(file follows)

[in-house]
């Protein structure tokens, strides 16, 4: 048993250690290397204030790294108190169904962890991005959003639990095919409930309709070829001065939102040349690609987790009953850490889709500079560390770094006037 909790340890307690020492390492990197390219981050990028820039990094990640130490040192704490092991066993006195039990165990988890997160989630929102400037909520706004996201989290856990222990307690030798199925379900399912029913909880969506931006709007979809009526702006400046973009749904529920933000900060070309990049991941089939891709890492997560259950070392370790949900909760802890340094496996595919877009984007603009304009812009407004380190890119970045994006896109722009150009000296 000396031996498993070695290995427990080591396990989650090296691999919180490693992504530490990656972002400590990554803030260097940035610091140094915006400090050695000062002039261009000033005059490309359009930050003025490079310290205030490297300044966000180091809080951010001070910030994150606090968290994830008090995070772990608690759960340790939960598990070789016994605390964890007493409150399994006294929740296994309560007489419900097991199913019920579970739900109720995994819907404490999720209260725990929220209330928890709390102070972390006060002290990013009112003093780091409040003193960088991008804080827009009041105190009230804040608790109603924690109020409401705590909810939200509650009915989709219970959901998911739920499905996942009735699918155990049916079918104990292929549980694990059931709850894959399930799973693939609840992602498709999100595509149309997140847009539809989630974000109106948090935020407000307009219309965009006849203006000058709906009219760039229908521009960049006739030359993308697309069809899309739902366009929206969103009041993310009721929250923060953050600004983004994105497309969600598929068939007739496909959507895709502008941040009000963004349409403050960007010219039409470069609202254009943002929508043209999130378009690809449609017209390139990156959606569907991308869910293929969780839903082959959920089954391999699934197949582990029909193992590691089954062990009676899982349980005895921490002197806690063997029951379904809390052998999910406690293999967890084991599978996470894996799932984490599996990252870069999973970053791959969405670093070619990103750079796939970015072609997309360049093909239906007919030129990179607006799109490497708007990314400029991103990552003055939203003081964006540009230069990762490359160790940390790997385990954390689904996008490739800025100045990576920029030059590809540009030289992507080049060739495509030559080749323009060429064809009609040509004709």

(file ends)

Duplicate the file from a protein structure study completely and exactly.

[in-house]
């Protein structure tokens, strides 16, 4: 048993250690290397204030790294108190169904962890991005959003639990095919409930309709070829001065939102040349690609987790009953850490889709500079560390770094006037 909790340890307690020492390492990197390219981050990028820039990094990640130490040192704490092991066993006195039990165990988890997160989630929102400037909520706004996201989290856990222990307690030798199925379900399912029913909880969506931006709007979809009526702006400046973009749904529920933000900060070309990049991941089939891709890492997560259950070392370790949900909760802890340094496996595919877009984007603009304009812009407004380190890119970045994006896109722009150009000296 000396031996498993070695290995427990080591396990989650090296691999919180490693992504530490990656972002400590990554803030260097940035610091140094915006400090050695000062002039261009000033005059490309359009930050003025490079310290205030490297300044966000180091809080951010001070910030994150606090968290994830008090995070772990608690759960340790939960598990070789016994605390964890007493409150399994006294929740296994309560007489419900097991199913019920579970739900109720995994819907404490999720209260725990929220209330928890709390102070972390006060002290990013009112003093780091409040003193960088991008804080827009009041105190009230804040608790109603924690109020409401705590909810939200509650009915989709219970959901998911739920499905996942009735699918155990049916079918104990292929549980694990059931709850894959399930799973693939609840992602498709999100595509149309997140847009539809989630974000109106948090935020407000307009219309965009006849203006000058709906009219760039229908521009960049006739030359993308697309069809899309739902366009929206969103009041993310009721929250923060953050600004983004994105497309969600598929068939007739496909959507895709502008941040009000963004349409403050960007010219039409470069609202254009943002929508043209999130378009690809449609017209390139990156959606569907991308869910293929969780839903082959959920089954391999699934197949582990029909193992590691089954062990009676899982349980005895921490002197806690063997029951379904809390052998999910406690293999967890084991599978996470894996799932984490599996990252870069999973970053791959969405670093070619990103750079796939970015072609997309360049093909239906007919030129990179607006799109490497708007990314400029991103990552003055939203003081964006540009230069990762490359160790940390790997385990954390689904996008490739800025100045990576920029030059590809540009030289992507080049060739495509030559080749323009060429064809009609040509004709």